Nortel upgrading channel program

Presti Channel Report
This month's edition of the Presti Channel Report provides insight into the upgrading of the Nortel channel program.

Ken Presti
"Most of the news around Nortel these days has been around bad financials, layoffs, and reports that neither of these unfortunate incidents interfered with the CEO's ability to pocket more money than he did before," said Ken Presti - President of Presti Research & Consulting, which specializes in go-to-market strategies for technology vendors and service providers. "Meanwhile, work continues on the company's plan of record to upgrade the Nortel channel program, which was the subject of the Nortel Enterprise Partner Forum last month." "Announcements at the partner meeting included enhancements to the deal registration program, originally launched in March of 2007." "In addition to rewarding partners for bringing new partners into the fold, the upgraded program now provides incentives for bringing customers into new product segments, such as moving customers from TDM to data." "Other motivators for bringing in larger deals were also added to the mix." "Nortel has rolled out specializations for unified communications, advanced services, the small-to-medium business market, and a new specialization focused on data infrastructure is imminent." "Each specialization has a sales/marketing component, a technical competency component, and usually requires a given number of customer installations." "For example, the SMB specialization requires 160 engagements as demonstrated through an SLA, maintenance agreement, or other contract that governs an ongoing relationship." "Though Nortel officials express satisfaction with the progress, channel uptake on the specializations has been variable." "Nortel also reports a doubling of SMB-focused channel partners, based on recruitment efforts, enhanced relationships with DMRs and increased efforts by distributors who are rewarded for swinging channel partners towards Nortel." "The company's alliance with Microsoft has also been helpful in this respect." View Channelguy's Blog - authored by Ken Presti and featured on Network World.

Furthermore, Ken provides five main talking points for just about any of the upcoming network vendor partner conferences you might be planning to attend this year: #1 Services: In a world of open standards and interconnectedness, it gets harder and harder to differentiate based on technology alone. So the push continues toward moving the channel toward making their money on a variety of professional services, managed services, or basically anything else that makes you the partner less reliant on pure product margins. As a basic pitch, this is not especially new. But many vendors are raising the stakes by offering incentives for a stronger services practice, and allowing those who don't to more-or-less languish in their own inertia. As an inherent part of the value-over-volume trend, this is more than an issue of profit margins, it's about Number Two in our list.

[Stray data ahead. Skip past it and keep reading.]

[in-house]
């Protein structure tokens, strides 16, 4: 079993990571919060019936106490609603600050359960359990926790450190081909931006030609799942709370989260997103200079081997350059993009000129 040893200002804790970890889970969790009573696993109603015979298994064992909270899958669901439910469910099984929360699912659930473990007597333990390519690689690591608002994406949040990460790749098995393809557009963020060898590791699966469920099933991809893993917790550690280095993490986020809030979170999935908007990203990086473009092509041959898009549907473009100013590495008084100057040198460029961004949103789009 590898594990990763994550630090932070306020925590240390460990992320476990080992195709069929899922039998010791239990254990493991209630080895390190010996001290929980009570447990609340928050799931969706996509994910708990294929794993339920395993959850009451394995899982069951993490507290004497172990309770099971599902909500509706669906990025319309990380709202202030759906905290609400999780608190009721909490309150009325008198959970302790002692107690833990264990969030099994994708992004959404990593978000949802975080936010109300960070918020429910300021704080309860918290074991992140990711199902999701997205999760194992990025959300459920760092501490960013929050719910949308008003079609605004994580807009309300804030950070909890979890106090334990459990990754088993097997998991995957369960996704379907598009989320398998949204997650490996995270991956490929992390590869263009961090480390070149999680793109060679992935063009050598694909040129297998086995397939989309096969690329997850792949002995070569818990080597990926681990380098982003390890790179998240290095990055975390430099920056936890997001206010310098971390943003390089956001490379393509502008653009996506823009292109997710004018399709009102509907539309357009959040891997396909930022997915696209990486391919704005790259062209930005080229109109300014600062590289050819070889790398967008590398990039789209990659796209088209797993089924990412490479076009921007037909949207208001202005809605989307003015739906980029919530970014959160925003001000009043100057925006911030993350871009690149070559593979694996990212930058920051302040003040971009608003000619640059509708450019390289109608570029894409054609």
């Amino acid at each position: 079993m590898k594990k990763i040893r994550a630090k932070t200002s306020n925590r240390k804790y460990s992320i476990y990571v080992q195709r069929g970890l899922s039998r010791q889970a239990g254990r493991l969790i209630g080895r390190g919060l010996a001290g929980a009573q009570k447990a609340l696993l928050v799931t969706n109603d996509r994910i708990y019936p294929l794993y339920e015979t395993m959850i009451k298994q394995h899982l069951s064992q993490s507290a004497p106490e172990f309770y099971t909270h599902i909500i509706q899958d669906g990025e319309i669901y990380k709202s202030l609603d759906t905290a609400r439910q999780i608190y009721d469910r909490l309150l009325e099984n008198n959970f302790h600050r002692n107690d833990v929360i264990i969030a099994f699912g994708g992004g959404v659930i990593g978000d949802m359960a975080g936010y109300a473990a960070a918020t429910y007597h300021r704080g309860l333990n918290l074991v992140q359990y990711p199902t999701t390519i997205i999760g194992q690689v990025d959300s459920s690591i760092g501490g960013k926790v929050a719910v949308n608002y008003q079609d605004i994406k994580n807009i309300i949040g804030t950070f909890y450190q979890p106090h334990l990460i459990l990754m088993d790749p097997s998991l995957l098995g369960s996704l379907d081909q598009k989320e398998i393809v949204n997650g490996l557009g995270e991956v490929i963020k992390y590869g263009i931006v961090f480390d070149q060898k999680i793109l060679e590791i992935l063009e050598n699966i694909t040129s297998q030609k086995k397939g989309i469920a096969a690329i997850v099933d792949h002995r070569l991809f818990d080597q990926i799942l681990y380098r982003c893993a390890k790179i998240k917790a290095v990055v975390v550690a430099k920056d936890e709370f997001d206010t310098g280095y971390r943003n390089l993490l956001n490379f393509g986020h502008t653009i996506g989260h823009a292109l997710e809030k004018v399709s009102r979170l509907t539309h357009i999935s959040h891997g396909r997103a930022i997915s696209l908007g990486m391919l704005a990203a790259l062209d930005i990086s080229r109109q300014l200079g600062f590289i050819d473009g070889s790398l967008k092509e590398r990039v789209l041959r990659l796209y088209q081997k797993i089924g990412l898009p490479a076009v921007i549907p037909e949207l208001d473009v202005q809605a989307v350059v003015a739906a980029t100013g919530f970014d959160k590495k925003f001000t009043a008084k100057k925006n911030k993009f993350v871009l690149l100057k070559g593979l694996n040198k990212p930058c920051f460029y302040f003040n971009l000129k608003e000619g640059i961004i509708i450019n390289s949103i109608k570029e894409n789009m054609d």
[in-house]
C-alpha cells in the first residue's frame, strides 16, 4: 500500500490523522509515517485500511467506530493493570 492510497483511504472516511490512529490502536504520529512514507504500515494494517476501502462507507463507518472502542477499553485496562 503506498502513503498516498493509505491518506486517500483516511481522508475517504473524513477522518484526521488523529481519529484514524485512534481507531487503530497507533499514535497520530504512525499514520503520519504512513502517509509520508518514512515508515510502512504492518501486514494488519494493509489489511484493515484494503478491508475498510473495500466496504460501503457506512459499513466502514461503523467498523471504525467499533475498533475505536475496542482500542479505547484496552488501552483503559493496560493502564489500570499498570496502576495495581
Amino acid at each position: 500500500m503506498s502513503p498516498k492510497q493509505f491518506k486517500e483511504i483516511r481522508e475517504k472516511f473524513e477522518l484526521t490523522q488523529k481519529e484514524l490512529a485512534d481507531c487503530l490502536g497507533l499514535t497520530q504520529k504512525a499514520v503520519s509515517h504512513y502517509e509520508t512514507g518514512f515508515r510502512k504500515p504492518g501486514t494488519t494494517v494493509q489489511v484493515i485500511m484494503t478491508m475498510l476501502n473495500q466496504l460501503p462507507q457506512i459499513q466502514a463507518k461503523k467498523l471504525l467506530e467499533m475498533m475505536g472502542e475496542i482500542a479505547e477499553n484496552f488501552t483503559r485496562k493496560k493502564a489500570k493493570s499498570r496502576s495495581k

#2 Getting in Tune with Customer Business Problems: Sometimes channel partners feel a little bit dissed by this piece of advice, which is arguably the biggest no-brainer of the technology industry. "Do you really think we could have stayed in business if we were not in tune with the customer's business needs?," they ask. Well, sort of. But herein lies the difference. Back in the bubble days, technology uptake and the enabling budgets were so strong that the mere promise of good results would often lead to P.O.S. Sometimes those promises did lead to good results; other times, maybe not. But the strong economy and emerging connectedness of companies and business processes kept things humming right along. Salespeople could sell based on the latest and greatest, and on much more of a product-by-product basis than they can now. Today's IT purchaser is much more skeptical. They're more likely to dig more deeply into the economics behind the purchase and, whatever they buy, the certainly want it to integrate well with whatever's already on the network. So the channel partner is becoming far more consultative, and needs to understand more about the problems the customer's management is really focused on solving. This is another big emphasis in partner conferences nowadays, and it leads us to...

#3 Applications: Yes, you're used to hearing about applications from all the applications vendors out there. But more recently, the infrastructure players have jumped on this bandwagon, as well. Issues #1 and #2 basically boil down to solution-selling, and that makes the application the star of the show. So effective integration and network optimization emerge as popular themes.

#4 Ease of Doing Business: As vendors work to make their channel programs more comprehensive, the complexity of those programs tends to get jacked-up by several orders of magnitude. This has not been a popular outcome within the channel, and the vendors have clearly gotten the message. So streamlining and efficiency are now viewed as equal in importance to building comprehensive programs.

#5 Closing/Widening the Gap: This one depends on market space and exactly who the vendor is. But I can almost guarantee you'll hear about closing the gap on Brand X, who will probably be identified with some safely vague descriptor that can't be misidentified. Unless, of course, you're at the Brand X conference, at which you'll hear the promise to stay one to three years ahead of the rest of the market.

What has been your experience with the Nortel channel program?

Contact Brad Reese

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